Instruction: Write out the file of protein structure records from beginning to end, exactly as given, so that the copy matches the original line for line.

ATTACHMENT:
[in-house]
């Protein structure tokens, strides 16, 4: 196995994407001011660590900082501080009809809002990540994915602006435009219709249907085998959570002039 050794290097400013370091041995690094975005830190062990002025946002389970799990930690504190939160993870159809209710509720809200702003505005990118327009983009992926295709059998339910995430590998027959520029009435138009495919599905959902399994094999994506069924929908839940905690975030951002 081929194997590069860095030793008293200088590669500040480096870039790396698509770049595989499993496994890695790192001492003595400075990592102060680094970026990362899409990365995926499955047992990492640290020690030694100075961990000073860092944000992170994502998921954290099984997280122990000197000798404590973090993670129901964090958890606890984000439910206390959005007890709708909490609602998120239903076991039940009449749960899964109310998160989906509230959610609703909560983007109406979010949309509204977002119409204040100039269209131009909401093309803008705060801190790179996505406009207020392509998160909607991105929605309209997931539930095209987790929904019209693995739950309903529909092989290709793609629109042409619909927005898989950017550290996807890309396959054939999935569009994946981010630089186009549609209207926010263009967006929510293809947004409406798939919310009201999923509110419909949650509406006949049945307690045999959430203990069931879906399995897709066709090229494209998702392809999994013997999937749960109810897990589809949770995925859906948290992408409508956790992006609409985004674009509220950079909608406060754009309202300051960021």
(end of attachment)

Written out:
[in-house]
């Protein structure tokens, strides 16, 4: 196995994407001011660590900082501080009809809002990540994915602006435009219709249907085998959570002039 050794290097400013370091041995690094975005830190062990002025946002389970799990930690504190939160993870159809209710509720809200702003505005990118327009983009992926295709059998339910995430590998027959520029009435138009495919599905959902399994094999994506069924929908839940905690975030951002 081929194997590069860095030793008293200088590669500040480096870039790396698509770049595989499993496994890695790192001492003595400075990592102060680094970026990362899409990365995926499955047992990492640290020690030694100075961990000073860092944000992170994502998921954290099984997280122990000197000798404590973090993670129901964090958890606890984000439910206390959005007890709708909490609602998120239903076991039940009449749960899964109310998160989906509230959610609703909560983007109406979010949309509204977002119409204040100039269209131009909401093309803008705060801190790179996505406009207020392509998160909607991105929605309209997931539930095209987790929904019209693995739950309903529909092989290709793609629109042409619909927005898989950017550290996807890309396959054939999935569009994946981010630089186009549609209207926010263009967006929510293809947004409406798939919310009201999923509110419909949650509406006949049945307690045999959430203990069931879906399995897709066709090229494209998702392809999994013997999937749960109810897990589809949770995925859906948290992408409508956790992006609409985004674009509220950079909608406060754009309202300051960021």